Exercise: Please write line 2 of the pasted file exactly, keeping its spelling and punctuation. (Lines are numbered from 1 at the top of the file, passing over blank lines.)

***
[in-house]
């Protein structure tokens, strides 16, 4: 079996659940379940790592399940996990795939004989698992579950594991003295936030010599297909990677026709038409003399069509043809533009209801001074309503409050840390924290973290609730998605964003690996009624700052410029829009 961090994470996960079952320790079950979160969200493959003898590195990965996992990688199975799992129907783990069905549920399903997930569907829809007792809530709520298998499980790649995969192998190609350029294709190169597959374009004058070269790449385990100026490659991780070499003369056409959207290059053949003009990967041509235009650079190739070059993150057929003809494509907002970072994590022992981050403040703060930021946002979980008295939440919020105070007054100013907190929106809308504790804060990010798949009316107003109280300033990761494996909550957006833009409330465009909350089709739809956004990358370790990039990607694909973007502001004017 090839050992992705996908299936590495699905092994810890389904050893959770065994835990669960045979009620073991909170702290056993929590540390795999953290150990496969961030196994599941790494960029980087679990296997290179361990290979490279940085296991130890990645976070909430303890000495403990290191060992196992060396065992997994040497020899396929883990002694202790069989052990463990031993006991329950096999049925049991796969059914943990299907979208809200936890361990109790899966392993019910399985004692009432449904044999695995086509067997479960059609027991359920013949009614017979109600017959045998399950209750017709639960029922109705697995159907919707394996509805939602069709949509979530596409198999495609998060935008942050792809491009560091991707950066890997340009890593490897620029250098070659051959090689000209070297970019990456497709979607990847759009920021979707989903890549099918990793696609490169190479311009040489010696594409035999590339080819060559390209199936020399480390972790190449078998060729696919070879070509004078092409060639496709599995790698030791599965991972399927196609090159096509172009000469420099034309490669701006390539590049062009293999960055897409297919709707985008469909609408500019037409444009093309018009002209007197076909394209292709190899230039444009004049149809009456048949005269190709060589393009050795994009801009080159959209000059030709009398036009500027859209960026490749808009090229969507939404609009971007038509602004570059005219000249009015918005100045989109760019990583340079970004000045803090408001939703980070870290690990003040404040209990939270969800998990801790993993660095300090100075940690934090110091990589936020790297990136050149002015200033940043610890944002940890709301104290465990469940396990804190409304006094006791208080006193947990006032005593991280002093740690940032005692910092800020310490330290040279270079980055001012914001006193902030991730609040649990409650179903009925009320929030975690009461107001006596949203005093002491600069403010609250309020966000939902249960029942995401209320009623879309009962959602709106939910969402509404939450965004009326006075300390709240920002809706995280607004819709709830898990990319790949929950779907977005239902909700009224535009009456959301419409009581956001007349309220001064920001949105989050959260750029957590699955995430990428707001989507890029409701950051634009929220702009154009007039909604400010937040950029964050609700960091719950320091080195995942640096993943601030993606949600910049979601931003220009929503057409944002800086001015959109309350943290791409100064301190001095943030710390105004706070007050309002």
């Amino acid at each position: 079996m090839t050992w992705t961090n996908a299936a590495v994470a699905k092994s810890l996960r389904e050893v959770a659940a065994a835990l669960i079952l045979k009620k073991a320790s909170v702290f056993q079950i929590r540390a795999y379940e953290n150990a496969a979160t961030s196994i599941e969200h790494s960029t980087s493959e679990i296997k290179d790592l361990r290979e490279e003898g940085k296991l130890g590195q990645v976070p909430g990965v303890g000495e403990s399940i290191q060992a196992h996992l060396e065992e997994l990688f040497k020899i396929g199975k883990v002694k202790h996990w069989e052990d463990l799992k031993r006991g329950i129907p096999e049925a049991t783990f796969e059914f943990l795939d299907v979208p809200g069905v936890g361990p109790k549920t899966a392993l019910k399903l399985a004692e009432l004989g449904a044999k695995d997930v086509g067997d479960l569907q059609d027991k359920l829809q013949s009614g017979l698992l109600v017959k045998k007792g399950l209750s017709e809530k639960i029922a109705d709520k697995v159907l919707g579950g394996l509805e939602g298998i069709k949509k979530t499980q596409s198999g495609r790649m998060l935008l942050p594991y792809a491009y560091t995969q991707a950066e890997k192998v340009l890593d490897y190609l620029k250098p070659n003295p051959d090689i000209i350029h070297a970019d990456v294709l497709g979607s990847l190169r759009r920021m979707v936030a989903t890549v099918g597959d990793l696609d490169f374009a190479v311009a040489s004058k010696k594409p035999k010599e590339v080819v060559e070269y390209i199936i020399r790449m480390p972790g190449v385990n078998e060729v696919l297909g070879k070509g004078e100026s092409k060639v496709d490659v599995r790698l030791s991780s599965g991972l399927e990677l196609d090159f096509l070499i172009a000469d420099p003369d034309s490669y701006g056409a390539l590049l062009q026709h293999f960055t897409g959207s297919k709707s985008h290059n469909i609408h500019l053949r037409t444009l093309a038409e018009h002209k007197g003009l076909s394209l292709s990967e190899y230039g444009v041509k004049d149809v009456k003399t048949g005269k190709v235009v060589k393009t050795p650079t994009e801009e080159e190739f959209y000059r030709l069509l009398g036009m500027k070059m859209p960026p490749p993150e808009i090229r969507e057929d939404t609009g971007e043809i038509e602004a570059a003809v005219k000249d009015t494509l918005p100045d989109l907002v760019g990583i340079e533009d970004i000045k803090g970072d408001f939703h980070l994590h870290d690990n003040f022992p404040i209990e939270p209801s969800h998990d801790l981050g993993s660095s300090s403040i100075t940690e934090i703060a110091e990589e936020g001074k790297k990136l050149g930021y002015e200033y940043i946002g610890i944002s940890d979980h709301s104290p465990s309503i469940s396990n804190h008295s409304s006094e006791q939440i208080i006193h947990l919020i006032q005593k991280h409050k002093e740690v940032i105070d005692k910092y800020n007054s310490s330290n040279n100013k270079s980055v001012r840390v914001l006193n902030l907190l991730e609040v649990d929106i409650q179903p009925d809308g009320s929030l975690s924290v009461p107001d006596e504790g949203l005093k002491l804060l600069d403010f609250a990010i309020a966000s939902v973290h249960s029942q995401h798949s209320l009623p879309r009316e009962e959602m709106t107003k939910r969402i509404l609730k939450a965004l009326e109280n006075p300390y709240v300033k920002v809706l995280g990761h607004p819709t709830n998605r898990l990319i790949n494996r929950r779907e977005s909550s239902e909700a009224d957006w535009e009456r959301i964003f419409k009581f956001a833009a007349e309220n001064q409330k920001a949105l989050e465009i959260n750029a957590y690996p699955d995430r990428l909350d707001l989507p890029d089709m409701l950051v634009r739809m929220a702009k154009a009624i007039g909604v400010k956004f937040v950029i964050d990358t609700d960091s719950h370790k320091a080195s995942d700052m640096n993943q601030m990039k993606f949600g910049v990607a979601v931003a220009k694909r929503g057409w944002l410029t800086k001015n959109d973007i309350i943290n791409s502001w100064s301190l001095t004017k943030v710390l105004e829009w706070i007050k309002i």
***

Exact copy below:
């Protein structure tokens, strides 16, 4: 079996659940379940790592399940996990795939004989698992579950594991003295936030010599297909990677026709038409003399069509043809533009209801001074309503409050840390924290973290609730998605964003690996009624700052410029829009 961090994470996960079952320790079950979160969200493959003898590195990965996992990688199975799992129907783990069905549920399903997930569907829809007792809530709520298998499980790649995969192998190609350029294709190169597959374009004058070269790449385990100026490659991780070499003369056409959207290059053949003009990967041509235009650079190739070059993150057929003809494509907002970072994590022992981050403040703060930021946002979980008295939440919020105070007054100013907190929106809308504790804060990010798949009316107003109280300033990761494996909550957006833009409330465009909350089709739809956004990358370790990039990607694909973007502001004017 090839050992992705996908299936590495699905092994810890389904050893959770065994835990669960045979009620073991909170702290056993929590540390795999953290150990496969961030196994599941790494960029980087679990296997290179361990290979490279940085296991130890990645976070909430303890000495403990290191060992196992060396065992997994040497020899396929883990002694202790069989052990463990031993006991329950096999049925049991796969059914943990299907979208809200936890361990109790899966392993019910399985004692009432449904044999695995086509067997479960059609027991359920013949009614017979109600017959045998399950209750017709639960029922109705697995159907919707394996509805939602069709949509979530596409198999495609998060935008942050792809491009560091991707950066890997340009890593490897620029250098070659051959090689000209070297970019990456497709979607990847759009920021979707989903890549099918990793696609490169190479311009040489010696594409035999590339080819060559390209199936020399480390972790190449078998060729696919070879070509004078092409060639496709599995790698030791599965991972399927196609090159096509172009000469420099034309490669701006390539590049062009293999960055897409297919709707985008469909609408500019037409444009093309018009002209007197076909394209292709190899230039444009004049149809009456048949005269190709060589393009050795994009801009080159959209000059030709009398036009500027859209960026490749808009090229969507939404609009971007038509602004570059005219000249009015918005100045989109760019990583340079970004000045803090408001939703980070870290690990003040404040209990939270969800998990801790993993660095300090100075940690934090110091990589936020790297990136050149002015200033940043610890944002940890709301104290465990469940396990804190409304006094006791208080006193947990006032005593991280002093740690940032005692910092800020310490330290040279270079980055001012914001006193902030991730609040649990409650179903009925009320929030975690009461107001006596949203005093002491600069403010609250309020966000939902249960029942995401209320009623879309009962959602709106939910969402509404939450965004009326006075300390709240920002809706995280607004819709709830898990990319790949929950779907977005239902909700009224535009009456959301419409009581956001007349309220001064920001949105989050959260750029957590699955995430990428707001989507890029409701950051634009929220702009154009007039909604400010937040950029964050609700960091719950320091080195995942640096993943601030993606949600910049979601931003220009929503057409944002800086001015959109309350943290791409100064301190001095943030710390105004706070007050309002």